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    (Original post by fishpaste)
    It'a case of saying that a set of triple primes will be in the form

    n, n + 2, n + 4

    and in a set of three consecutive integers you have

    n, n + 1, n + 2

    one must be divisible by three

    n and n + 2 cannot be divisible by three if these numbers appear in a set of triple primes
    so n + 1 must be divisible by three, but if n +1 is divisible by three then n + 4 must be, and so n + 4 is not prime unless n = 3, which is why 3,5,7 is the only set.
    that is sort of wot i said isnt it? i have seen much harder qs than that
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    well i now know that e^pi is bigger...but how could u show that again?
    was it by drawing the graphs of y=pi^x and y=e^x and then seeing which was bigger when x=e and x=pi respecitively
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    yeurck you get a test before your interview for cambridge? how AWFUL! thats so nasty, i dont think i could cope with it! i mean...interviews are bad enough, hmm..
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    What like medicine?
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    (Original post by Dill)
    yeurck you get a test before your interview for cambridge? how AWFUL! thats so nasty, i dont think i could cope with it! i mean...interviews are bad enough, hmm..
    Interviews are much worse. They're like tests, with impatient tutors glaring at you.
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    (Original post by lgs98jonee)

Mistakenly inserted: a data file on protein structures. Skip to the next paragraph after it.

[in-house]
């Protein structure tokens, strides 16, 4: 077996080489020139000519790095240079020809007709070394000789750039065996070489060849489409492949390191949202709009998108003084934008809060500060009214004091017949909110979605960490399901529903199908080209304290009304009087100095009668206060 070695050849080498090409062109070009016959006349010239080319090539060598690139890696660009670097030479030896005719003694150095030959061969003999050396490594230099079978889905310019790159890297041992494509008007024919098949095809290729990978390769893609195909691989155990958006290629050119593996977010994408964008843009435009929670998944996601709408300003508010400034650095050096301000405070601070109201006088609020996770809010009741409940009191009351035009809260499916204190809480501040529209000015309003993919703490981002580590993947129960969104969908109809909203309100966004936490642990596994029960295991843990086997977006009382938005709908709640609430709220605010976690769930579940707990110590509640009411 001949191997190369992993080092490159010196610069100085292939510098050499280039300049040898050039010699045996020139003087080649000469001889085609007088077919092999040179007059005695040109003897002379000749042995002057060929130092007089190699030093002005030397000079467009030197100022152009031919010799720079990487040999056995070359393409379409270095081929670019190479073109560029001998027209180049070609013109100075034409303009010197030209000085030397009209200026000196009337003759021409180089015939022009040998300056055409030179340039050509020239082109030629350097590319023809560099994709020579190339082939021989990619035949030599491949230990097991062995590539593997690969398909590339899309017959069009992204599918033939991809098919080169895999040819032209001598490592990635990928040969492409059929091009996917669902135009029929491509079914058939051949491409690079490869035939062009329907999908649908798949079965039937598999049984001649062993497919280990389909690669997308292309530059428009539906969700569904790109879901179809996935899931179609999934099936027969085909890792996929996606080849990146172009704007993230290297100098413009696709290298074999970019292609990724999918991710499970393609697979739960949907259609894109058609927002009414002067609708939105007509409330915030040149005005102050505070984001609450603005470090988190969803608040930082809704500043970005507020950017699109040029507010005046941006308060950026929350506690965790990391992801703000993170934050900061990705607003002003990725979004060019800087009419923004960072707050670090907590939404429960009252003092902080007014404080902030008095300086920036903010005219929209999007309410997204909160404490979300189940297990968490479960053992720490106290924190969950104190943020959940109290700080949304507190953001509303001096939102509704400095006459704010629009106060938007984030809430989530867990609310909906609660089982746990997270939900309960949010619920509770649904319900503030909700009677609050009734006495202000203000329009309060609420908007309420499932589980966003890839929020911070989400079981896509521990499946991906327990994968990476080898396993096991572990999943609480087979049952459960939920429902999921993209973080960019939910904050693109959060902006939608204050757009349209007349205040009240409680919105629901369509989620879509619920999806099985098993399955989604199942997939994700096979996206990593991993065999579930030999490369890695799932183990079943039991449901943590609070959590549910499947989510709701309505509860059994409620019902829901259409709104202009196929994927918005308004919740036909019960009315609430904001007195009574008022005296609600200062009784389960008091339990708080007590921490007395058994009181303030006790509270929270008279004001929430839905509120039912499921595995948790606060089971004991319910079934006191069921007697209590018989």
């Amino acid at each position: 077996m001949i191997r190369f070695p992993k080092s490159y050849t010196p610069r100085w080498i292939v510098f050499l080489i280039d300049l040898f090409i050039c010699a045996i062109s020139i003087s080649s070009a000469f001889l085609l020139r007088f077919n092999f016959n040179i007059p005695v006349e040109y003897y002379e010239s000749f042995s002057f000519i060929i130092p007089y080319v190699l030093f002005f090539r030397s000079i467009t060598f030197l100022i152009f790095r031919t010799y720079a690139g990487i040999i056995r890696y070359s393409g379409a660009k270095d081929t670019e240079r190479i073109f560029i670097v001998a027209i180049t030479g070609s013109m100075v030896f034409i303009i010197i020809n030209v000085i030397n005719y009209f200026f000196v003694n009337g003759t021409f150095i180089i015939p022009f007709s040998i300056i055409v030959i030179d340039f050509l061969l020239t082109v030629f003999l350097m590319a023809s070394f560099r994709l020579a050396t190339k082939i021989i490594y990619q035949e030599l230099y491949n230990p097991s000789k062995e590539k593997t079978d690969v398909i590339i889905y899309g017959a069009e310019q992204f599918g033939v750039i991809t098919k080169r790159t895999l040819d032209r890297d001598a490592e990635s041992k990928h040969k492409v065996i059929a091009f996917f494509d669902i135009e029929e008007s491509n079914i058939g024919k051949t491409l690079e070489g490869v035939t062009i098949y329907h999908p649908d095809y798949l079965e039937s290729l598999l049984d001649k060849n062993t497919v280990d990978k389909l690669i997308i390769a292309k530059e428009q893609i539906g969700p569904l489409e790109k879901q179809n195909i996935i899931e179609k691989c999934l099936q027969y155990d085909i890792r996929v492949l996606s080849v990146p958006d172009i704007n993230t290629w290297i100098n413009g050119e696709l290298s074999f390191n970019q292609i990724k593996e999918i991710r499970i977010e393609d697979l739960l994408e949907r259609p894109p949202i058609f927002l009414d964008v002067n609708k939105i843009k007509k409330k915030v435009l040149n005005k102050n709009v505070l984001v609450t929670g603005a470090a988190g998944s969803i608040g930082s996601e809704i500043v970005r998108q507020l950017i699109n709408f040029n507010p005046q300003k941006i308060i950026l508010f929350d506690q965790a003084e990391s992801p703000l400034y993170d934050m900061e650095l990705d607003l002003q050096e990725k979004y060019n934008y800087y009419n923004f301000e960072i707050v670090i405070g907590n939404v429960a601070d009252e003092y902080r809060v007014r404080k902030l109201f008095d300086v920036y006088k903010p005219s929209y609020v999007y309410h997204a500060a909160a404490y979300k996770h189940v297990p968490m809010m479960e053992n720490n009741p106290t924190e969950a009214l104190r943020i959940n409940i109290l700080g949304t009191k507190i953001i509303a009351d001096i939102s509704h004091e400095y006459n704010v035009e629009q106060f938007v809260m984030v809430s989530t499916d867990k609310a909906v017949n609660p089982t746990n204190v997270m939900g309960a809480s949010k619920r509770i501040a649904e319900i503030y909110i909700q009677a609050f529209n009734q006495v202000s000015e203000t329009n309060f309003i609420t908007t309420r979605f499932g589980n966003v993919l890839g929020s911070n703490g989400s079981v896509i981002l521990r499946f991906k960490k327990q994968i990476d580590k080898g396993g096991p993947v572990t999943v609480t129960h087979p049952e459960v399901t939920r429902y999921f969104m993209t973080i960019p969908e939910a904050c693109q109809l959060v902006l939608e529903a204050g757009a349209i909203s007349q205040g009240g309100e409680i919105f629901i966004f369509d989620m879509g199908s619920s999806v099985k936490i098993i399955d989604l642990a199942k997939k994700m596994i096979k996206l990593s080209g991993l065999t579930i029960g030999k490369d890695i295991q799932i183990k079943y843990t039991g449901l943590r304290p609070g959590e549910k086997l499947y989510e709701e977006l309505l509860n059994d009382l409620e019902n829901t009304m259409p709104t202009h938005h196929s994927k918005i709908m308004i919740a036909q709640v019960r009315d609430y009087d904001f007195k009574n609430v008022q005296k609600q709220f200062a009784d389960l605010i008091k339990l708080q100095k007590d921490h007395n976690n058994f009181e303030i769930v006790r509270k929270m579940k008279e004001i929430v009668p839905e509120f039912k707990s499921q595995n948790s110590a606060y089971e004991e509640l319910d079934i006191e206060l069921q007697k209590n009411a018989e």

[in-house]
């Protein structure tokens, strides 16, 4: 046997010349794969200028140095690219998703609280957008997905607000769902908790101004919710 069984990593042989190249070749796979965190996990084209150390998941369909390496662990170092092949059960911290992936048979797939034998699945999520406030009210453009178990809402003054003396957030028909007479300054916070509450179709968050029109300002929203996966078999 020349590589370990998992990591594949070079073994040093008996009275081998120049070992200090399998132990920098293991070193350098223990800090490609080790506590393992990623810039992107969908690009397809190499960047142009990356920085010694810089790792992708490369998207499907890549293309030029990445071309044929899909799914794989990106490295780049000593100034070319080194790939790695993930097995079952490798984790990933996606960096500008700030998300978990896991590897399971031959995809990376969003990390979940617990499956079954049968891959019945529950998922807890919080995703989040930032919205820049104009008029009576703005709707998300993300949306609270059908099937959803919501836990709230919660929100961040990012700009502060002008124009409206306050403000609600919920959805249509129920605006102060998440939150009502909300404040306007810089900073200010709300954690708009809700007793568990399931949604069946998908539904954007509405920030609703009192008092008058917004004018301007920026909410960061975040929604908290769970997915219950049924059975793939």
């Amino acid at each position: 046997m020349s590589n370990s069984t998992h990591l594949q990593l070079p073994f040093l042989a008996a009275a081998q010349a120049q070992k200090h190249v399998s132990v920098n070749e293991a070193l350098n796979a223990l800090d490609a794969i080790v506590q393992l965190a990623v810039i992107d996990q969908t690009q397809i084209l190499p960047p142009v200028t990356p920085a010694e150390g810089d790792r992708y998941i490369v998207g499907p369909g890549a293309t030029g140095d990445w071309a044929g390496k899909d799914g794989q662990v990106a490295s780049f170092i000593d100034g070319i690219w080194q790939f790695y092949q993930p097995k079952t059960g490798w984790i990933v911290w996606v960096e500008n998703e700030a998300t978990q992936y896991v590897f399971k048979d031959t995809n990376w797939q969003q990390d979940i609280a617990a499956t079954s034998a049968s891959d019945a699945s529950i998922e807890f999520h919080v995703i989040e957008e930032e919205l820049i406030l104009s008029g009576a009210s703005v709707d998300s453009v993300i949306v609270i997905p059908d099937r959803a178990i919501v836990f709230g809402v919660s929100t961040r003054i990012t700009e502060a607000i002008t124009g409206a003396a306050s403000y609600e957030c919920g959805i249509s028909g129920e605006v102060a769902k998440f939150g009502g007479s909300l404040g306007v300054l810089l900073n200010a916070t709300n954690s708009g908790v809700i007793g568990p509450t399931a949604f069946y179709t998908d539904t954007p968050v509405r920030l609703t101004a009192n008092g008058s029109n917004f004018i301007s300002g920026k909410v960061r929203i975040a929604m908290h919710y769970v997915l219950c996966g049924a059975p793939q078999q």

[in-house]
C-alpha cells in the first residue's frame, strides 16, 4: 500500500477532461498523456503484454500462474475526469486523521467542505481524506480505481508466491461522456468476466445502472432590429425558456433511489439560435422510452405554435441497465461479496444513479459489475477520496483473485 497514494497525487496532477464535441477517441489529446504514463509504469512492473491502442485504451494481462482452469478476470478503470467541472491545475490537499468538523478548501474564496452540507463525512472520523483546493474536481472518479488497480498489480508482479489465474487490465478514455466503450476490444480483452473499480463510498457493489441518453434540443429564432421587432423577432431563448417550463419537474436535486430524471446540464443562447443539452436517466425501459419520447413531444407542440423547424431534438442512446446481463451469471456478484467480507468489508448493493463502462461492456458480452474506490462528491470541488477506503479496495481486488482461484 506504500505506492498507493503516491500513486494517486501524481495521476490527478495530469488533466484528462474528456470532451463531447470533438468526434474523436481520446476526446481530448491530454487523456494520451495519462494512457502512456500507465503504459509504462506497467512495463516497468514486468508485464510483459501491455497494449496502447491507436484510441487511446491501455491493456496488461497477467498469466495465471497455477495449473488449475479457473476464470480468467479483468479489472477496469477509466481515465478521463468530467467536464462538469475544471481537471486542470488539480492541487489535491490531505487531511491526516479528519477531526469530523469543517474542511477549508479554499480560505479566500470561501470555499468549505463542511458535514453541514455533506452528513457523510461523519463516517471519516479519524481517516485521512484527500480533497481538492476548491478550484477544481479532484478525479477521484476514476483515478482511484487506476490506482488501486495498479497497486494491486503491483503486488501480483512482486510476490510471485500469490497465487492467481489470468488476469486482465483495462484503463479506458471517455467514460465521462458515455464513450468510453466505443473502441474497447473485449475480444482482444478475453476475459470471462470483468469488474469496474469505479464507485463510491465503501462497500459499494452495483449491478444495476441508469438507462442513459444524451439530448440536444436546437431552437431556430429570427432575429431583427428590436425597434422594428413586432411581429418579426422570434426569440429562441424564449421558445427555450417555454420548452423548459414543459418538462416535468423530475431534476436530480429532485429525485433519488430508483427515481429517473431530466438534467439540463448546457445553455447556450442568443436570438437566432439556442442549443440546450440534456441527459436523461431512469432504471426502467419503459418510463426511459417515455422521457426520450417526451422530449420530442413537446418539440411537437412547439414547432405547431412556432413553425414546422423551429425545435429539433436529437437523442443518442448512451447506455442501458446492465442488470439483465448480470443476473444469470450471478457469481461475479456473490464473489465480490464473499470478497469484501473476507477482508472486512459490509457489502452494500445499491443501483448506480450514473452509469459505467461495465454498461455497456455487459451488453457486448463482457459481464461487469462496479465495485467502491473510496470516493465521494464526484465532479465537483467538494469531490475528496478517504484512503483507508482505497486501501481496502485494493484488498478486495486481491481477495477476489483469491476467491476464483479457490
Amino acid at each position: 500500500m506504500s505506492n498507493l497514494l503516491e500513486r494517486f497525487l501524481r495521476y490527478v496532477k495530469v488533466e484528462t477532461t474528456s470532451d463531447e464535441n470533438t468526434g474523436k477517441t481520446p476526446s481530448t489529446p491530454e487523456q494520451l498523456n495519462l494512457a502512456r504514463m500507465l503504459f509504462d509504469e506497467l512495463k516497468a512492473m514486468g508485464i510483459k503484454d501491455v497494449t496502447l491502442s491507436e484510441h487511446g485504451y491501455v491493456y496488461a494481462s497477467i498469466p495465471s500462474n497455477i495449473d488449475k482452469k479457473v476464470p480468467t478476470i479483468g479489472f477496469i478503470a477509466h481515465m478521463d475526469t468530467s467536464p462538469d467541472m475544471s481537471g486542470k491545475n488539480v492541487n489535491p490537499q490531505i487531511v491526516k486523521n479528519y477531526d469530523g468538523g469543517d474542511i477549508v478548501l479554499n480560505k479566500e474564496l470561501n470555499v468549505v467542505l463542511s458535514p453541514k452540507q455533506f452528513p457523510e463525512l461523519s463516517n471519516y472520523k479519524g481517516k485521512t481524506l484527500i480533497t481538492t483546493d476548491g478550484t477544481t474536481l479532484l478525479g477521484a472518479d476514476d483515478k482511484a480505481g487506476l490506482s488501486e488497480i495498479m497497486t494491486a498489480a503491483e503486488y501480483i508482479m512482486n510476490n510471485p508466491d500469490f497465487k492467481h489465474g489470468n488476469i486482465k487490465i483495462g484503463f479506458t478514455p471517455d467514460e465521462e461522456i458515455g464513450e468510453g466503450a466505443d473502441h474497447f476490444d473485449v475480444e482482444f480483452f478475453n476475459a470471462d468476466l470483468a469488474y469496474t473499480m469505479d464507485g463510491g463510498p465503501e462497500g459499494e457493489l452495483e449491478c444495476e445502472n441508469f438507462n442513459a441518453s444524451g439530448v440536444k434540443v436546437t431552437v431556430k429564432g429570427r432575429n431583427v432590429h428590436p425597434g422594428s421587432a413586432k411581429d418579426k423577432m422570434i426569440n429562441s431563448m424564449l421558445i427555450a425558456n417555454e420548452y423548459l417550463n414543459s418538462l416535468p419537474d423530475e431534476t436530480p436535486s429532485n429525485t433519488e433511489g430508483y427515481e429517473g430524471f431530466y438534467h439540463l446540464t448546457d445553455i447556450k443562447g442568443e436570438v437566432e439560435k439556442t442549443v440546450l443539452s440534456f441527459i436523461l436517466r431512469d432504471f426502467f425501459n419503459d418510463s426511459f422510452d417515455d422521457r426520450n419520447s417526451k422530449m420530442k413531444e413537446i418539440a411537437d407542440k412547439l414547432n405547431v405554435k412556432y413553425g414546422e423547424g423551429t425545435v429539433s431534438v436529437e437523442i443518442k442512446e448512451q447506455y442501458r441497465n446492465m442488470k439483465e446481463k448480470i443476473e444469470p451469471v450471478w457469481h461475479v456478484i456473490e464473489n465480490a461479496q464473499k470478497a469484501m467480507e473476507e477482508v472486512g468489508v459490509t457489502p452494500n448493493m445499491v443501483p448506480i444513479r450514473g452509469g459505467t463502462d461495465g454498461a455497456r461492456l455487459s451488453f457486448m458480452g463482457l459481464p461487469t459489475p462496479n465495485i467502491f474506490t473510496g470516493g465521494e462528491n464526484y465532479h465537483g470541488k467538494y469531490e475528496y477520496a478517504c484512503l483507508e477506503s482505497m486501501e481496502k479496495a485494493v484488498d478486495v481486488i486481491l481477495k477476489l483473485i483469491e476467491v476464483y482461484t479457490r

that is sort of wot i said isnt it? i have seen much harder qs than that
    Well when presented with a sheet of A3 paper, a pen, and told "Prove that the only triple primes are 3, 5 and 7." I was rather distressed. It's a pretty plain, uninteresting proof to look back on, but when you've never seen it before, and don't know where to start, I assure you it's a really terrifying prospect.
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    (Original post by fishpaste)
    Well when presented with a sheet of A3 paper, a pen, and told "Prove that the only triple primes are 3, 5 and 7." I was rather distressed. It's a pretty plain, uninteresting proof to look back on, but when you've never seen it before, and don't know where to start, I assure you it's a really terrifying prospect.
    i believe u....i am not looking forward to a cambridge interview at all + a hard test...isnt the trinity one, called 'the trinity quiz'.
    just hope i get a q that i have seen be4
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    (Original post by lgs98jonee)
    i believe u....i am not looking forward to a cambridge interview at all + a hard test...isnt the trinity one, called 'the trinity quiz'.
    just hope i get a q that i have seen be4
    I had my interview in december at Trinity College, I attempted the following questions (applied for maths with comp sci):

    (yes Trinity test is called Trinity mathematics Quiz 2003)

    1) Prove that the product of four consecutive numbers is always a multiple of 24.
    2)What is the highest power of 2 which will divide 20! as close as possible i.e. near 1 and what will be the highest power of 10 which will divide 20!?
    3)Definite Integral [dx/1+sinx] with limits being pi and 0
    4)Find all pairs of integers m and n which satisfy m^n = n^m.
    5)y^2 + (x-2)^2 = k^2 and y = kx find all possible values of k.

    I did extremely bad did not even get one question right!! and guess what got rejected..

    I know the answers for all except (4) which is solved by theone anyway.

    Anyone wnat to have a go at them?

    You can also look at a past Trinity Maths Interview Quiz at

    http://www.trin.cam.ac.uk/show.php?dowid=4

    I would imagine it to be near impossible that you would get a questions which you have seen before otherwise the whole point of the test will be wasted.

    Thanks (deserve reputation for this!)